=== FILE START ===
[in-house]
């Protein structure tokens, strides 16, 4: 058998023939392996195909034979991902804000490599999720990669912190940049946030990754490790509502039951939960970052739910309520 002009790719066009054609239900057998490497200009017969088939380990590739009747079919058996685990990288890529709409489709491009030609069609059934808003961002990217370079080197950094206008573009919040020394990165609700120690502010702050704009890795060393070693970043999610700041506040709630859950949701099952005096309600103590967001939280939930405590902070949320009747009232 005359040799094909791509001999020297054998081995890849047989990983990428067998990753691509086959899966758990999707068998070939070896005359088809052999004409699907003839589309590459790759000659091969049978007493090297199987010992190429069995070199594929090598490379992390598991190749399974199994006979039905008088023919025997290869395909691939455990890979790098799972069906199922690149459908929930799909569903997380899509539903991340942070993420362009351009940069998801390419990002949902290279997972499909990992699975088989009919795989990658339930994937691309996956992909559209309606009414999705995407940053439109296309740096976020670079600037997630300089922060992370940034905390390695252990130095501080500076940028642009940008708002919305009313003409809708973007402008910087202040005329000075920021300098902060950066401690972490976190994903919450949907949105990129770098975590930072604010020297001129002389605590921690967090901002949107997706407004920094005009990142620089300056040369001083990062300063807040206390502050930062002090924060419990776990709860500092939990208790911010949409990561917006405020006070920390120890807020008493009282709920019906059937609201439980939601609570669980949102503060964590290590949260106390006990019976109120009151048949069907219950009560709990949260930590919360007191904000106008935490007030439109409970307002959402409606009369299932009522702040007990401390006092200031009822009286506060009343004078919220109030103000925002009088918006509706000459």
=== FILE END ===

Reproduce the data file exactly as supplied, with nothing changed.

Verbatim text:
[in-house]
């Protein structure tokens, strides 16, 4: 058998023939392996195909034979991902804000490599999720990669912190940049946030990754490790509502039951939960970052739910309520 002009790719066009054609239900057998490497200009017969088939380990590739009747079919058996685990990288890529709409489709491009030609069609059934808003961002990217370079080197950094206008573009919040020394990165609700120690502010702050704009890795060393070693970043999610700041506040709630859950949701099952005096309600103590967001939280939930405590902070949320009747009232 005359040799094909791509001999020297054998081995890849047989990983990428067998990753691509086959899966758990999707068998070939070896005359088809052999004409699907003839589309590459790759000659091969049978007493090297199987010992190429069995070199594929090598490379992390598991190749399974199994006979039905008088023919025997290869395909691939455990890979790098799972069906199922690149459908929930799909569903997380899509539903991340942070993420362009351009940069998801390419990002949902290279997972499909990992699975088989009919795989990658339930994937691309996956992909559209309606009414999705995407940053439109296309740096976020670079600037997630300089922060992370940034905390390695252990130095501080500076940028642009940008708002919305009313003409809708973007402008910087202040005329000075920021300098902060950066401690972490976190994903919450949907949105990129770098975590930072604010020297001129002389605590921690967090901002949107997706407004920094005009990142620089300056040369001083990062300063807040206390502050930062002090924060419990776990709860500092939990208790911010949409990561917006405020006070920390120890807020008493009282709920019906059937609201439980939601609570669980949102503060964590290590949260106390006990019976109120009151048949069907219950009560709990949260930590919360007191904000106008935490007030439109409970307002959402409606009369299932009522702040007990401390006092200031009822009286506060009343004078919220109030103000925002009088918006509706000459």